Voters in New York’s 23rd recently received a mailing from the National Association or Realtors bearing a photo of our congressman, Rep. Tom Reed. “Congressman TOM REED,” the pamphlet read, “PROTECTING HOME OWNERSHIP By Preserving the Federal Property Tax Deduction.”
I scratched my head as I read it. My wife and I had just deducted the local school tax and the property tax when we filed our federal income taxes a couple of weeks ago. Was someone going to take that deduction away? I hadn’t heard anything about that, and a Google search turned up nothing that referred to such a proposal.
Then a light bulb came on. This brochure must be about the Alternative Minimum Tax, though no mention is made of it. Tom Reed wants to repeal the AMT. This is one of those Reed Tea Party positions that so endears him to the rich.
The AMT injects an element of fairness into the tax code by insuring that the wealthy bear something like their fair share of the tax burden even though they have a slew of deductions. Imagine a wealthy couple. They have a very nice home with a great deal of land. For getaways, they have another such home with a terrific view. The property taxes are sky high, but hey, it’s worth it.
If this couple were to calculate their taxes in the ordinary way, they would subtract their property taxes and their other deductions from their gross income, and if their property taxes were particularly high, they could owe very little in federal income tax. In effect, by allowing such a big property tax deduction, the federal government would be subsidizing their ownership of two expensive properties. The government would be helping the rich, while those less fortunate would have to make up the difference by paying a disproportionate share of the taxes collected.
The AMT helps to prevent this by requiring taxpayers to calculate their taxes both in the ordinary way and in an alternative way, paying whichever of the two is higher. In the alternative way, the property tax deduction and certain other deductions (though not the charitable giving deduction) are disallowed, and this yields a higher adjusted gross income. From this, the taxpayer is allowed to subtract an AMT “exemption,” which for 2013 was $80,800. (This amount is adjusted each year for inflation.) The AMT is 28 per cent of whatever is left after the exemption is subtracted.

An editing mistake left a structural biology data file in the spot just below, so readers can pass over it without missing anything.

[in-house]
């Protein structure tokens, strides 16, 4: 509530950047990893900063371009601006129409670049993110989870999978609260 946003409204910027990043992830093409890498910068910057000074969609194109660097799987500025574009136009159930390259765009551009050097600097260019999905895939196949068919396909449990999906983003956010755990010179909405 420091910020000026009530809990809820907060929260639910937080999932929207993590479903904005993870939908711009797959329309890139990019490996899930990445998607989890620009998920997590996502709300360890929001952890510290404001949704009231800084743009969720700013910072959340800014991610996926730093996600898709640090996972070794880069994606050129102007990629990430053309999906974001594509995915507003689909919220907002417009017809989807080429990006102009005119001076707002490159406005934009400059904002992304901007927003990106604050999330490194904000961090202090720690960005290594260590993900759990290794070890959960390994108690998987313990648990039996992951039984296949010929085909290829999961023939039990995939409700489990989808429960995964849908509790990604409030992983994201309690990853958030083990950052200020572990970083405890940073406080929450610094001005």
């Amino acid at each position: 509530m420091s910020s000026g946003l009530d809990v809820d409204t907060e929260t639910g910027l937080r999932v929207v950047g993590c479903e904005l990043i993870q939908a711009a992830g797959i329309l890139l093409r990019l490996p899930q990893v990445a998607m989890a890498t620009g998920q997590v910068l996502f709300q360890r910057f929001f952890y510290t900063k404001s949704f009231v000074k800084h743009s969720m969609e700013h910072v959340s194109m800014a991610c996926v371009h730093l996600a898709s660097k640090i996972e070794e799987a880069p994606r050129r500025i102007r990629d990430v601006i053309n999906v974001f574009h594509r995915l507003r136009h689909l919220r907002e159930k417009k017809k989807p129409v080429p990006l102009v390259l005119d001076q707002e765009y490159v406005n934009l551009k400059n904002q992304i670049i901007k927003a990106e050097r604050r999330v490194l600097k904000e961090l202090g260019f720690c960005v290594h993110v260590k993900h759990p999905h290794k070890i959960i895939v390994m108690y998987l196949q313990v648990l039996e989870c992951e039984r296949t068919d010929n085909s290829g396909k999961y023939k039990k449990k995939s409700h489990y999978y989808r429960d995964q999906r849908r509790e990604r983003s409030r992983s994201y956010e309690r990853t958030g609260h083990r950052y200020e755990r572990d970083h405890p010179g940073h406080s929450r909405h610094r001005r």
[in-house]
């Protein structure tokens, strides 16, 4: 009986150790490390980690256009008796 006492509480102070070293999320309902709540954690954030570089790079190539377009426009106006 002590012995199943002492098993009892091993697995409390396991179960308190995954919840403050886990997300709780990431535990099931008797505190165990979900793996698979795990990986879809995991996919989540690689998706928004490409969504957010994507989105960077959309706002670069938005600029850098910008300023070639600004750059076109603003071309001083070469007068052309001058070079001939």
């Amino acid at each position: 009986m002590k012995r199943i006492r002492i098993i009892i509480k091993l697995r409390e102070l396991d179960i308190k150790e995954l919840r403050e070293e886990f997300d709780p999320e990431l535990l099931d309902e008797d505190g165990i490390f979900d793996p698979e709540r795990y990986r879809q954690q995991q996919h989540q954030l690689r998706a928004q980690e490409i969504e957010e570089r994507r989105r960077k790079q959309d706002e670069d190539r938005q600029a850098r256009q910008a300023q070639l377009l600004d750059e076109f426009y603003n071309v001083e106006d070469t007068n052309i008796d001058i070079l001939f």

According to tax experts, taxpayers need to start worrying about having to pay the AMT when their deductions approach the AMT exemption. In New York’s 23d, couples are lucky to have an income of $80,800, let alone deductions of that amount. Rather, the AMT affects the well to do, and these are the people Reed would help by repealing the AMT.
The Tax Policy Center, jointly sponsored by the Brookings Institution and the Urban Institute, notes that in 2013, the AMT was paid by just 1 per cent of taxpayers with incomes below $100,000 and 2 per cent of those with incomes between $100,000 and $200,000. About a third of those with incomes between $200,000 and $500,000 paid the AMT.
If the AMT were abolished, the wealthy could shelter income from federal taxes by buying properties and deducting the property taxes from their income. The demand for expensive homes would increase, prices would likely rise, and costly properties would change hands more often. Profits in the real estate industry would increase. Perhaps this has something to do with why the National Association of Realtors is so fond of Rep. Reed.
The National Association of Realtors mailing shows a lack of respect for the voters in New York’s 23rd. The NAR must believe that middle class voters in the district can be fooled into voting against their own interests for the benefit of the wealthy. We’re smarter than that.